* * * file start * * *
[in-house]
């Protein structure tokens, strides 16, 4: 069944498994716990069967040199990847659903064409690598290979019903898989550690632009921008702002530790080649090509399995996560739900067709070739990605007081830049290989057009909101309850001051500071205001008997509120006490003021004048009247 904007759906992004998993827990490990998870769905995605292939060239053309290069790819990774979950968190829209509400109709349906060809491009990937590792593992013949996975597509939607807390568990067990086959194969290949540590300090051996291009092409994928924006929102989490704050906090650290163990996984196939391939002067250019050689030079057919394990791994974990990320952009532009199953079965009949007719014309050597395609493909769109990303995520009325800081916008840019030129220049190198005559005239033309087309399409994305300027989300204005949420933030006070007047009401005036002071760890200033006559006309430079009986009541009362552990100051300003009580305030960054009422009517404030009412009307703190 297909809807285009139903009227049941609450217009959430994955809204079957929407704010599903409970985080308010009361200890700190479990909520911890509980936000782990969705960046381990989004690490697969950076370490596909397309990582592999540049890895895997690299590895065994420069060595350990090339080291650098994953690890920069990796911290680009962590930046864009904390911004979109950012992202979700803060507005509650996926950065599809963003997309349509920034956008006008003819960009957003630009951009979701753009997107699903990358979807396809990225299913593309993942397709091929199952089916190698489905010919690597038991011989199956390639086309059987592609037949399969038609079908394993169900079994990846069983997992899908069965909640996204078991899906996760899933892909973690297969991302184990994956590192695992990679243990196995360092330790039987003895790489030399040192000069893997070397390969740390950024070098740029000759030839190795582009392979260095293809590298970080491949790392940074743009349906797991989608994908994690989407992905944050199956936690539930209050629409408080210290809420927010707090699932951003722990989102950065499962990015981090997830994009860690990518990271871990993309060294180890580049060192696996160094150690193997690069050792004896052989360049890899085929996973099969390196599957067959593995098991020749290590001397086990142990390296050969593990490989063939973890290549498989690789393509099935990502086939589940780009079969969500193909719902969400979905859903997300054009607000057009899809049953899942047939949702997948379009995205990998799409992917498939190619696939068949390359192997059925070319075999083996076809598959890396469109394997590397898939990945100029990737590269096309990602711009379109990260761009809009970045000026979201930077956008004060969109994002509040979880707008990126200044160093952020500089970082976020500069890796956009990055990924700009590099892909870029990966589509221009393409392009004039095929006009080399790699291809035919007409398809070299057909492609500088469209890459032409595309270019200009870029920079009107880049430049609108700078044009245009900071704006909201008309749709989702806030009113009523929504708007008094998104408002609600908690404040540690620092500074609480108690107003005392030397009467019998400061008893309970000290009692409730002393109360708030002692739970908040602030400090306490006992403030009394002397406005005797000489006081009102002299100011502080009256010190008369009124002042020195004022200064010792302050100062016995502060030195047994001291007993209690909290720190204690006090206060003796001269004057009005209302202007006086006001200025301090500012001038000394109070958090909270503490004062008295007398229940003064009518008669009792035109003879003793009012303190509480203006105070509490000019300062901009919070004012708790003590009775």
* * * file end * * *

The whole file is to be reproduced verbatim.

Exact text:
[in-house]
């Protein structure tokens, strides 16, 4: 069944498994716990069967040199990847659903064409690598290979019903898989550690632009921008702002530790080649090509399995996560739900067709070739990605007081830049290989057009909101309850001051500071205001008997509120006490003021004048009247 904007759906992004998993827990490990998870769905995605292939060239053309290069790819990774979950968190829209509400109709349906060809491009990937590792593992013949996975597509939607807390568990067990086959194969290949540590300090051996291009092409994928924006929102989490704050906090650290163990996984196939391939002067250019050689030079057919394990791994974990990320952009532009199953079965009949007719014309050597395609493909769109990303995520009325800081916008840019030129220049190198005559005239033309087309399409994305300027989300204005949420933030006070007047009401005036002071760890200033006559006309430079009986009541009362552990100051300003009580305030960054009422009517404030009412009307703190 297909809807285009139903009227049941609450217009959430994955809204079957929407704010599903409970985080308010009361200890700190479990909520911890509980936000782990969705960046381990989004690490697969950076370490596909397309990582592999540049890895895997690299590895065994420069060595350990090339080291650098994953690890920069990796911290680009962590930046864009904390911004979109950012992202979700803060507005509650996926950065599809963003997309349509920034956008006008003819960009957003630009951009979701753009997107699903990358979807396809990225299913593309993942397709091929199952089916190698489905010919690597038991011989199956390639086309059987592609037949399969038609079908394993169900079994990846069983997992899908069965909640996204078991899906996760899933892909973690297969991302184990994956590192695992990679243990196995360092330790039987003895790489030399040192000069893997070397390969740390950024070098740029000759030839190795582009392979260095293809590298970080491949790392940074743009349906797991989608994908994690989407992905944050199956936690539930209050629409408080210290809420927010707090699932951003722990989102950065499962990015981090997830994009860690990518990271871990993309060294180890580049060192696996160094150690193997690069050792004896052989360049890899085929996973099969390196599957067959593995098991020749290590001397086990142990390296050969593990490989063939973890290549498989690789393509099935990502086939589940780009079969969500193909719902969400979905859903997300054009607000057009899809049953899942047939949702997948379009995205990998799409992917498939190619696939068949390359192997059925070319075999083996076809598959890396469109394997590397898939990945100029990737590269096309990602711009379109990260761009809009970045000026979201930077956008004060969109994002509040979880707008990126200044160093952020500089970082976020500069890796956009990055990924700009590099892909870029990966589509221009393409392009004039095929006009080399790699291809035919007409398809070299057909492609500088469209890459032409595309270019200009870029920079009107880049430049609108700078044009245009900071704006909201008309749709989702806030009113009523929504708007008094998104408002609600908690404040540690620092500074609480108690107003005392030397009467019998400061008893309970000290009692409730002393109360708030002692739970908040602030400090306490006992403030009394002397406005005797000489006081009102002299100011502080009256010190008369009124002042020195004022200064010792302050100062016995502060030195047994001291007993209690909290720190204690006090206060003796001269004057009005209302202007006086006001200025301090500012001038000394109070958090909270503490004062008295007398229940003064009518008669009792035109003879003793009012303190509480203006105070509490000019300062901009919070004012708790003590009775």